\item
Manin, Yu. I. (1977), \textit{A Course in Mathematical Logic}, Neal Koblitz (trans.), SpringerVerlag, New York, NY.
\item
Mathematical Society of Japan (1993), \textit{Encyclopedic Dictionary of Mathematics}, 2nd edition, 2 vols., Kiyosi ItÃÃÃÂ´ (ed.), MIT Press, Cambridge, MA.
\item
Mili, A., Desharnais, J., Mili, F., with Frappier, M. (1994), \textit{Computer Program Construction}, Oxford University Press, New York, NY.  Introduction to Tarskian relation theory and its applications within the relational programming paradigm.
\item
Mitchell, John C. (1996), \textit{Foundations for Programming Languages}, MIT Press, Cambridge, MA.
\item
Peirce, Charles Sanders (1870), ``Description of a Notation for the Logic of Relatives, Resulting from an Amplification of the Conceptions of Boole's Calculus of Logic", \textit{Memoirs of the American Academy of Arts and Sciences} 9 (1870), 317378. Reprinted (CP 3.45149), (CE 2, 359429).
\item
Peirce, Charles Sanders (19311935, 1958), \textit{Collected Papers of Charles Sanders Peirce}, vols. 16, Charles Hartshorne and Paul Weiss (eds.), vols. 78, Arthur W. Burks (ed.), Harvard University Press, Cambridge, MA. Cited as (CP volume.paragraph).
\item
Peirce, Charles Sanders (1981), \textit{Writings of Charles S. Peirce : A Chronological Edition}, Peirce Edition Project (eds.), Indiana University Press, Bloomington and Indianapolis, IN. Cited as (CE volume, page).
\item
Poizat, Bruno (2000), \textit{A Course in Model Theory : An Introduction to Contemporary Mathematical Logic}, Moses Klein (trans.), SpringerVerlag, New York, NY.
\item
Quine, Willard Van Orman (1940/1981), \textit{Mathematical Logic}, 1940. Revised edition, Harvard University Press, Cambridge, MA, 1951. New preface, 1981.
\item
Royce, Josiah (1961), \textit{The Principles of Logic}, Philosophical Library, New York, NY.
\item
Runes, Dagobert D. (ed., 1962), \textit{Dictionary of Philosophy}, Littlefield, Adams, and Company, Totowa, NJ.
\item
Shoenfield, Joseph R. (1967), \textit{Mathematical Logic}, AddisonWesley, Reading, MA.
\item
Styazhkin, N.I. (1969), \textit{History of Mathematical Logic from Leibniz to Peano}, MIT Press, Cambridge, MA.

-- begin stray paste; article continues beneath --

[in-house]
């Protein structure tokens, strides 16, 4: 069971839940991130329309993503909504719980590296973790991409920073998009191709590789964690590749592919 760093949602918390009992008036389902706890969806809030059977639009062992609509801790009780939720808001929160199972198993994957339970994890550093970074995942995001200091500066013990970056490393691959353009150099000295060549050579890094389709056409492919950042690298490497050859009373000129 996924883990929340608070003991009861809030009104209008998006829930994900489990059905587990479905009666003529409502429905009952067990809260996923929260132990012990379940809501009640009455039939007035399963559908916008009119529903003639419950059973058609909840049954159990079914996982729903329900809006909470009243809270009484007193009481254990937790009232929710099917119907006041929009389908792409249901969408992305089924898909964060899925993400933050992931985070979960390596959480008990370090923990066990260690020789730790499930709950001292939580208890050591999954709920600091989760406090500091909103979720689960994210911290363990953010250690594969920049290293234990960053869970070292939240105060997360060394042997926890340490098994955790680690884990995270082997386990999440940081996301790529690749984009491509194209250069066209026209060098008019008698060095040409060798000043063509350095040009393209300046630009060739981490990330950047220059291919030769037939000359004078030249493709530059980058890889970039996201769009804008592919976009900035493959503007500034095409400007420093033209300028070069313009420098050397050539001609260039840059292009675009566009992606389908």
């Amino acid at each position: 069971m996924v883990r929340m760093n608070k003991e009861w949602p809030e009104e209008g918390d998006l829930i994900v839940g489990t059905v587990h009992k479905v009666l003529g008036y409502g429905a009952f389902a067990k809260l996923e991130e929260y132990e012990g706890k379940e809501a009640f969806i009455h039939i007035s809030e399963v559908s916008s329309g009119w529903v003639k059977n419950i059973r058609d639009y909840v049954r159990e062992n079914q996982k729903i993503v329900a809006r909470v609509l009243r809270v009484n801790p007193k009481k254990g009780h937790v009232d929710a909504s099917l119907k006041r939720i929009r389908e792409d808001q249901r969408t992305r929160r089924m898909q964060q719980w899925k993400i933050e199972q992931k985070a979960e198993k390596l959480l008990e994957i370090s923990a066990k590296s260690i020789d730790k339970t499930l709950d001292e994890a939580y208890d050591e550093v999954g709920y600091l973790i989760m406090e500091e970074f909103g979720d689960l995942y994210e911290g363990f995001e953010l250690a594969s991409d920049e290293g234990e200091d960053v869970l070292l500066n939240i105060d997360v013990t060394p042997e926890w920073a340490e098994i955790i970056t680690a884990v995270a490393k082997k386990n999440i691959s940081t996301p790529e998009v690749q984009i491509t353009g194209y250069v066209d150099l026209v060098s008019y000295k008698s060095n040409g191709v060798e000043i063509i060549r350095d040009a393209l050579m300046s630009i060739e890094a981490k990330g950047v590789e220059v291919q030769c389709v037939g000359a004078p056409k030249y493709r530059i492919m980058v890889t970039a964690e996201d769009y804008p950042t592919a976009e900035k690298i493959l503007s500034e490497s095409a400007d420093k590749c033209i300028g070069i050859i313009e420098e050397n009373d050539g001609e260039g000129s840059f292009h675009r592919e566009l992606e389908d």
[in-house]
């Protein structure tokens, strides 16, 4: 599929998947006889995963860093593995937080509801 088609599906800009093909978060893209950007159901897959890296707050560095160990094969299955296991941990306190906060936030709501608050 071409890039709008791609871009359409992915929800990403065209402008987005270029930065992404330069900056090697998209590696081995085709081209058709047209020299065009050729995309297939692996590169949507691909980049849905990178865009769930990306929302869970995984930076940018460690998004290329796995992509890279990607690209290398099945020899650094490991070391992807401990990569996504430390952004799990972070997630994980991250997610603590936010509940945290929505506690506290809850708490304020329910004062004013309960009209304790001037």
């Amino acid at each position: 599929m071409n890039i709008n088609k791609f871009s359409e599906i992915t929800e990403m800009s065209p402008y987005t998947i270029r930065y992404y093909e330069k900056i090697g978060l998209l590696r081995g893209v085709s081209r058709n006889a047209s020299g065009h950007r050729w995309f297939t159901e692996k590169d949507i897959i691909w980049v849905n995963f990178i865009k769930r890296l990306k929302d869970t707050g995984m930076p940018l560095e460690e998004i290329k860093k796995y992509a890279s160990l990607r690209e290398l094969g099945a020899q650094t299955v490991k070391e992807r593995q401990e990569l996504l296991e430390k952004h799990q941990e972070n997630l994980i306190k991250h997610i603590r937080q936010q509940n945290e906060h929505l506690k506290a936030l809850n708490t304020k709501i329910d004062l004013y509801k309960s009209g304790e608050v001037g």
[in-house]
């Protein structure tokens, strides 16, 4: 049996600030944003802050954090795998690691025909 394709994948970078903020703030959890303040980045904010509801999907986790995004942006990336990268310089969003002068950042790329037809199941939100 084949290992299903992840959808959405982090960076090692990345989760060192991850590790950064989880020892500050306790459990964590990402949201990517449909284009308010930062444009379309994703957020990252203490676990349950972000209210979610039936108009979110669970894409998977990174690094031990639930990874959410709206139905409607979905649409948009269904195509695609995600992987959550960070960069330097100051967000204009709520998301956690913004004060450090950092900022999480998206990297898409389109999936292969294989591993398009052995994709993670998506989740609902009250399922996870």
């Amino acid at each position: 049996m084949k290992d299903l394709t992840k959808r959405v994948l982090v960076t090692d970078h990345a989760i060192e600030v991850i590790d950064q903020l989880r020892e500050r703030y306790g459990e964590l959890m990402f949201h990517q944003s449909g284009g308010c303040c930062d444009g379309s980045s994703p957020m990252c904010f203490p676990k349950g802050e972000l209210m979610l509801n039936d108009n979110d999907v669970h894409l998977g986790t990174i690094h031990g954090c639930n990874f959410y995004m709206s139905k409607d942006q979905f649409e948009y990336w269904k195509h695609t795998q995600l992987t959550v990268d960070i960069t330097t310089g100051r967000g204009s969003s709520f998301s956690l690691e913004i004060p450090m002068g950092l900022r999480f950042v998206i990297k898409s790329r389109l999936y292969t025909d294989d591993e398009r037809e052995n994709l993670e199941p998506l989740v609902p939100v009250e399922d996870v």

\item
Suppes, Patrick (1957/1999), \textit{Introduction to Logic}, 1st published 1957. Reprinted, Dover Publications, New York, NY, 1999.
\item
Suppes, Patrick (1960/1972), \textit{Axiomatic Set Theory}, 1st published 1960. Reprinted, Dover Publications, New York, NY, 1972.
\item
Tarski, Alfred (1956/1983), \textit{Logic, Semantics, Metamathematics : Papers from 1923 to 1938}, J.H. Woodger (trans.), Oxford University Press, 1956. 2nd edition, J. Corcoran (ed.), Hackett Publishing, Indianapolis, IN, 1983.
\item
Ulam, Stanislaw Marcin; and Bednarek, A.R. (1977), ``On the Theory of Relational Structures and Schemata for Parallel Computation", pp. 477508 in A.R. Bednarek and Fran\c{c}oise Ulam (eds.), \textit{Analogies Between Analogies : The Mathematical Reports of S.M. Ulam and His Los Alamos Collaborators}, University of California Press, Berkeley, CA, 1990.
\item
Ulam, Stanislaw Marcin (1990), \textit{Analogies Between Analogies : The Mathematical Reports of S.M. Ulam and His Los Alamos Collaborators}, A.R. Bednarek and Fran\c{c}oise Ulam (eds.), University of California Press, Berkeley, CA.
\item
Ullman, Jeffrey D. (1980), \textit{Principles of Database Systems}, Computer Science Press, Rockville, MD.
\item
Venetus, Paulus (1472/1984), \textit{Logica Parva : Translation of the 1472 Edition with Introduction and Notes}, Alan R. Perreiah (trans.), Philosophia Verlag, Munich, Germany.
\end{itemize}